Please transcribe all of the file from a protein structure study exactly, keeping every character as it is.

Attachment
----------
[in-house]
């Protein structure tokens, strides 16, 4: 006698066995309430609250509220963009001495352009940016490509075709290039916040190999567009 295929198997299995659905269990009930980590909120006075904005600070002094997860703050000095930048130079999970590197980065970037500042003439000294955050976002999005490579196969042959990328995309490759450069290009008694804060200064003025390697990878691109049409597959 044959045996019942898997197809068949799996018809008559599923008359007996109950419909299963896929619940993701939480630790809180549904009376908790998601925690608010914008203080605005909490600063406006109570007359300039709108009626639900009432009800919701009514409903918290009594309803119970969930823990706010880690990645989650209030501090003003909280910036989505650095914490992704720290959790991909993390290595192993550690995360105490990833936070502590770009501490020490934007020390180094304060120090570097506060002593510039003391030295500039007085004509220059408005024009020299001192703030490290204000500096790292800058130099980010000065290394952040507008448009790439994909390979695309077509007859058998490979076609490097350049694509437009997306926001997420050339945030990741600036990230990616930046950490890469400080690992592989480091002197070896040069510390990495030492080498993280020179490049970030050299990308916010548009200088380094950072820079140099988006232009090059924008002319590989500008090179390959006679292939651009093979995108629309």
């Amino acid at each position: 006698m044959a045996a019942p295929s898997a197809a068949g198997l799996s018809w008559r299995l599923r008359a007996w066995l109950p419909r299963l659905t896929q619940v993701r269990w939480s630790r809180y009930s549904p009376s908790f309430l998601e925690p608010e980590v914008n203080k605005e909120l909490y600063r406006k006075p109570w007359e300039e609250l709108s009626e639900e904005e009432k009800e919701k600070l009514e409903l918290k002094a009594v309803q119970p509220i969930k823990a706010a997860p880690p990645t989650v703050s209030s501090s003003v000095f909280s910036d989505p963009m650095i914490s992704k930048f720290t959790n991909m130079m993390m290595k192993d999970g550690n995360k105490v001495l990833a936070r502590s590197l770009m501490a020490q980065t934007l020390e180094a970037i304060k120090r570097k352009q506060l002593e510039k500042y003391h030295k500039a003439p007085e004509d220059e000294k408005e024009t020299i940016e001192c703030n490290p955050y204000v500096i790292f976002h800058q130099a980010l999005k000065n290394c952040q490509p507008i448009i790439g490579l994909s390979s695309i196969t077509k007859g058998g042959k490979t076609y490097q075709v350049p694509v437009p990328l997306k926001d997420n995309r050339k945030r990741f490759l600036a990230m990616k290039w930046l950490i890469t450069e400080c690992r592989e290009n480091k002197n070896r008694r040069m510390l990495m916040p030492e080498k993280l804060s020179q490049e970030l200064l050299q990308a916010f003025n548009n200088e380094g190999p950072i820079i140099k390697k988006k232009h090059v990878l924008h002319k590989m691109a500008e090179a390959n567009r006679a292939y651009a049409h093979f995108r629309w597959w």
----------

[in-house]
């Protein structure tokens, strides 16, 4: 006698066995309430609250509220963009001495352009940016490509075709290039916040190999567009 295929198997299995659905269990009930980590909120006075904005600070002094997860703050000095930048130079999970590197980065970037500042003439000294955050976002999005490579196969042959990328995309490759450069290009008694804060200064003025390697990878691109049409597959 044959045996019942898997197809068949799996018809008559599923008359007996109950419909299963896929619940993701939480630790809180549904009376908790998601925690608010914008203080605005909490600063406006109570007359300039709108009626639900009432009800919701009514409903918290009594309803119970969930823990706010880690990645989650209030501090003003909280910036989505650095914490992704720290959790991909993390290595192993550690995360105490990833936070502590770009501490020490934007020390180094304060120090570097506060002593510039003391030295500039007085004509220059408005024009020299001192703030490290204000500096790292800058130099980010000065290394952040507008448009790439994909390979695309077509007859058998490979076609490097350049694509437009997306926001997420050339945030990741600036990230990616930046950490890469400080690992592989480091002197070896040069510390990495030492080498993280020179490049970030050299990308916010548009200088380094950072820079140099988006232009090059924008002319590989500008090179390959006679292939651009093979995108629309």
């Amino acid at each position: 006698m044959a045996a019942p295929s898997a197809a068949g198997l799996s018809w008559r299995l599923r008359a007996w066995l109950p419909r299963l659905t896929q619940v993701r269990w939480s630790r809180y009930s549904p009376s908790f309430l998601e925690p608010e980590v914008n203080k605005e909120l909490y600063r406006k006075p109570w007359e300039e609250l709108s009626e639900e904005e009432k009800e919701k600070l009514e409903l918290k002094a009594v309803q119970p509220i969930k823990a706010a997860p880690p990645t989650v703050s209030s501090s003003v000095f909280s910036d989505p963009m650095i914490s992704k930048f720290t959790n991909m130079m993390m290595k192993d999970g550690n995360k105490v001495l990833a936070r502590s590197l770009m501490a020490q980065t934007l020390e180094a970037i304060k120090r570097k352009q506060l002593e510039k500042y003391h030295k500039a003439p007085e004509d220059e000294k408005e024009t020299i940016e001192c703030n490290p955050y204000v500096i790292f976002h800058q130099a980010l999005k000065n290394c952040q490509p507008i448009i790439g490579l994909s390979s695309i196969t077509k007859g058998g042959k490979t076609y490097q075709v350049p694509v437009p990328l997306k926001d997420n995309r050339k945030r990741f490759l600036a990230m990616k290039w930046l950490i890469t450069e400080c690992r592989e290009n480091k002197n070896r008694r040069m510390l990495m916040p030492e080498k993280l804060s020179q490049e970030l200064l050299q990308a916010f003025n548009n200088e380094g190999p950072i820079i140099k390697k988006k232009h090059v990878l924008h002319k590989m691109a500008e090179a390959n567009r006679a292939y651009a049409h093979f995108r629309w597959w």